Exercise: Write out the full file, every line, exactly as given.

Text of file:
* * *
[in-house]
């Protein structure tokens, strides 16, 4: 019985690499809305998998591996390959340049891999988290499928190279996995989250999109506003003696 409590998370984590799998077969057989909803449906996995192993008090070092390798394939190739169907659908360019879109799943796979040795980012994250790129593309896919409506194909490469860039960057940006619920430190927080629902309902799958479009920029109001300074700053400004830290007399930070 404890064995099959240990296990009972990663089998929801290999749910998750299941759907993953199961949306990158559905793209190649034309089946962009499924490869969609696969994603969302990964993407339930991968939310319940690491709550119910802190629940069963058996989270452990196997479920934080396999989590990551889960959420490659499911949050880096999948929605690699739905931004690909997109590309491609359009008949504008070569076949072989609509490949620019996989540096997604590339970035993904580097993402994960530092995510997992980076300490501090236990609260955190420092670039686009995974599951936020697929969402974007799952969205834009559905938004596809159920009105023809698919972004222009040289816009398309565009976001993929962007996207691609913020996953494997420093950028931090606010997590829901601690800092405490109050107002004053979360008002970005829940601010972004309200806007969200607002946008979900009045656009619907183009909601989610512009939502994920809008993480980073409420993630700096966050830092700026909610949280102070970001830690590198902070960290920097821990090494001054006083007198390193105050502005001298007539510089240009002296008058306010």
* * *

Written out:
[in-house]
């Protein structure tokens, strides 16, 4: 019985690499809305998998591996390959340049891999988290499928190279996995989250999109506003003696 409590998370984590799998077969057989909803449906996995192993008090070092390798394939190739169907659908360019879109799943796979040795980012994250790129593309896919409506194909490469860039960057940006619920430190927080629902309902799958479009920029109001300074700053400004830290007399930070 404890064995099959240990296990009972990663089998929801290999749910998750299941759907993953199961949306990158559905793209190649034309089946962009499924490869969609696969994603969302990964993407339930991968939310319940690491709550119910802190629940069963058996989270452990196997479920934080396999989590990551889960959420490659499911949050880096999948929605690699739905931004690909997109590309491609359009008949504008070569076949072989609509490949620019996989540096997604590339970035993904580097993402994960530092995510997992980076300490501090236990609260955190420092670039686009995974599951936020697929969402974007799952969205834009559905938004596809159920009105023809698919972004222009040289816009398309565009976001993929962007996207691609913020996953494997420093950028931090606010997590829901601690800092405490109050107002004053979360008002970005829940601010972004309200806007969200607002946008979900009045656009619907183009909601989610512009939502994920809008993480980073409420993630700096966050830092700026909610949280102070970001830690590198902070960290920097821990090494001054006083007198390193105050502005001298007539510089240009002296008058306010």